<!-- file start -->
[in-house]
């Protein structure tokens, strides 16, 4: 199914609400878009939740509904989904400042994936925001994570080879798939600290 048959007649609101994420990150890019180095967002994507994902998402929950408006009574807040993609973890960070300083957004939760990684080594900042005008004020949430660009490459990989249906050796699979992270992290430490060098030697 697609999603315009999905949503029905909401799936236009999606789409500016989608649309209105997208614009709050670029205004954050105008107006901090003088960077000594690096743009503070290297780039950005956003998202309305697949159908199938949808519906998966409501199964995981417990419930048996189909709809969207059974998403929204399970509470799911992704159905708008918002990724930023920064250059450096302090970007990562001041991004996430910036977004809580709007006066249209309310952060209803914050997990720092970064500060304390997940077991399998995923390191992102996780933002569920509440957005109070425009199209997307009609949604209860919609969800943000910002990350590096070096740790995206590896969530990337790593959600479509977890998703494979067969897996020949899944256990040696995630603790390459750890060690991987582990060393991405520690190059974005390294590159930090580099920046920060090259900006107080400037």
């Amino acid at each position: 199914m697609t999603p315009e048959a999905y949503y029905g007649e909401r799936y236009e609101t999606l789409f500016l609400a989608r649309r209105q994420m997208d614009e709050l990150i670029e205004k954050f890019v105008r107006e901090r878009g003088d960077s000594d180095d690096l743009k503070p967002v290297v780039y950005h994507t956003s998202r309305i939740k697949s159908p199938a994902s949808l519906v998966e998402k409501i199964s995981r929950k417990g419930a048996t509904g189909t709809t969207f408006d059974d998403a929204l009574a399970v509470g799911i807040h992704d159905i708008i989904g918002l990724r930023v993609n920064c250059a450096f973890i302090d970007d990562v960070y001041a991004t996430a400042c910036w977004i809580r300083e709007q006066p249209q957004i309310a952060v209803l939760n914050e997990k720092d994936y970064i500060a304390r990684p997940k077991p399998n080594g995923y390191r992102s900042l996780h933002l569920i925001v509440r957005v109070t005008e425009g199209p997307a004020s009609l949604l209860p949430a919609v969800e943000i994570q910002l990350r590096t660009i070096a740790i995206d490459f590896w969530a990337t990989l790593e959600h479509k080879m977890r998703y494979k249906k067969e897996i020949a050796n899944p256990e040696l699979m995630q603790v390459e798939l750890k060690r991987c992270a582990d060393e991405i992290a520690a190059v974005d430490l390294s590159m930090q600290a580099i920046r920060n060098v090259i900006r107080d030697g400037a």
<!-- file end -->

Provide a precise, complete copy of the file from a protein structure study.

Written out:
[in-house]
């Protein structure tokens, strides 16, 4: 199914609400878009939740509904989904400042994936925001994570080879798939600290 048959007649609101994420990150890019180095967002994507994902998402929950408006009574807040993609973890960070300083957004939760990684080594900042005008004020949430660009490459990989249906050796699979992270992290430490060098030697 697609999603315009999905949503029905909401799936236009999606789409500016989608649309209105997208614009709050670029205004954050105008107006901090003088960077000594690096743009503070290297780039950005956003998202309305697949159908199938949808519906998966409501199964995981417990419930048996189909709809969207059974998403929204399970509470799911992704159905708008918002990724930023920064250059450096302090970007990562001041991004996430910036977004809580709007006066249209309310952060209803914050997990720092970064500060304390997940077991399998995923390191992102996780933002569920509440957005109070425009199209997307009609949604209860919609969800943000910002990350590096070096740790995206590896969530990337790593959600479509977890998703494979067969897996020949899944256990040696995630603790390459750890060690991987582990060393991405520690190059974005390294590159930090580099920046920060090259900006107080400037």
């Amino acid at each position: 199914m697609t999603p315009e048959a999905y949503y029905g007649e909401r799936y236009e609101t999606l789409f500016l609400a989608r649309r209105q994420m997208d614009e709050l990150i670029e205004k954050f890019v105008r107006e901090r878009g003088d960077s000594d180095d690096l743009k503070p967002v290297v780039y950005h994507t956003s998202r309305i939740k697949s159908p199938a994902s949808l519906v998966e998402k409501i199964s995981r929950k417990g419930a048996t509904g189909t709809t969207f408006d059974d998403a929204l009574a399970v509470g799911i807040h992704d159905i708008i989904g918002l990724r930023v993609n920064c250059a450096f973890i302090d970007d990562v960070y001041a991004t996430a400042c910036w977004i809580r300083e709007q006066p249209q957004i309310a952060v209803l939760n914050e997990k720092d994936y970064i500060a304390r990684p997940k077991p399998n080594g995923y390191r992102s900042l996780h933002l569920i925001v509440r957005v109070t005008e425009g199209p997307a004020s009609l949604l209860p949430a919609v969800e943000i994570q910002l990350r590096t660009i070096a740790i995206d490459f590896w969530a990337t990989l790593e959600h479509k080879m977890r998703y494979k249906k067969e897996i020949a050796n899944p256990e040696l699979m995630q603790v390459e798939l750890k060690r991987c992270a582990d060393e991405i992290a520690a190059v974005d430490l390294s590159m930090q600290a580099i920046r920060n060098v090259i900006r107080d030697g400037a």